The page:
August 28, 2017: As many of you know, we have been spending some time in Blessing, Texas. Today, we are in Houston, in the Heights neighborhood, which is thankfully living up to its name. Last night we were standing on our friends’ porch watching the rain fall. It looked like we were on the back side of a waterfall. The ditches filled with water and edges of the street went under, but there it stopped. Just like the night before.
We have been in Houston, approximately 90 miles northeast of Blessing, since Friday, having decided that the city, despite the inevitability of flooding, would be a better place to ride out the storm than Blessing, 9 miles inland, and much closer to Harvey’s expected landfall. Matagorda County, where Blessing is located, has been under a mandatory evacuation order since Friday morning. We have been in contact with friends who chose to stay in Blessing, and the town seems to be OK, despite Hurricane Harvey making landfall 60 miles to the southwest. Some people are without power, but not everyone, and cell phone service is still working. We are told the wind got a little intense and scary, but there isn’t too much damage.
Outside of the landfall area, flooding is the major problem with tropical storms in this area. Currently, large areas of Houston are flooded.
And the flooding isn’t confined to Houston, of course. Bay City, Texas, about 17 miles east of Blessing, with just under 18,000 people, is expected to flood. Completely. Every building, every business, every house, is expected to take on water as the Colorado River rises in this flat, coastal plain. Flood levels of 10′ are predicted for Bay City’s downtown. It’s hard to imagine. And there are many neighborhoods in Houston with the population of Bay City that have already gone under water.
We’ve heard parts of Houston have received 40 inches (100 cm) of rain. Unfortunately, this storm is far from over. Normally hurricanes make landfall and diminish as they move inland, robbed of the warm water that feeds them. The center of this storm has barely moved since coming ashore Friday night, and although it has diminished from a Category 4 Hurricane to a tropical storm, the counter-clockwise rotation of the storm continues to draw water from the warm Gulf and dump it to the east. It now looks like it will head back out into the Gulf a bit before passing over land again, and heading northeast toward Houston. But very slowly. It might be a few days more before the center of storm passes to our east and we find ourselves on the dryer west side. Predictions are for Houston to get up to 25 more inches (64 cm) of rain. Most of the area waterways are already at new record levels.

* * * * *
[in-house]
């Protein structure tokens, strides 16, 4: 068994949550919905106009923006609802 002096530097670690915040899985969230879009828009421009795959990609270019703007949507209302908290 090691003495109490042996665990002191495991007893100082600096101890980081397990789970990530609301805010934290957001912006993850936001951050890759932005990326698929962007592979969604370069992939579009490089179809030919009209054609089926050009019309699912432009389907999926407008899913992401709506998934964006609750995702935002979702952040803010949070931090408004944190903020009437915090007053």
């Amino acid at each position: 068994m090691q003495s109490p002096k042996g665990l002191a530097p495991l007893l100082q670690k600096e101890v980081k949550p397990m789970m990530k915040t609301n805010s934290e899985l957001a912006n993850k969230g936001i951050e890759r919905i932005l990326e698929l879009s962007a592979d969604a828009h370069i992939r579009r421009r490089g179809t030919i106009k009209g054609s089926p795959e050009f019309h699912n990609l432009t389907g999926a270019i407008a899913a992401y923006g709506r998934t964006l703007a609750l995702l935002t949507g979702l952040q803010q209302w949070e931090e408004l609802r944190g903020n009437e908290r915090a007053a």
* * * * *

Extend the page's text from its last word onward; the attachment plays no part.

The storm is also already dumping large amounts of rain on southern Louisiana, and as the storm moves east, it seems quite likely that New Orleans will get very heavy rain.
We are high and dry. A little cabin fever, perhaps, stuck inside here for a 4th day. We have food and water and power and phones and internet, and hopefully most or all of those resources will be maintained until the storm is over. We also have very gracious friends who are sharing their home with us. We are very lucky.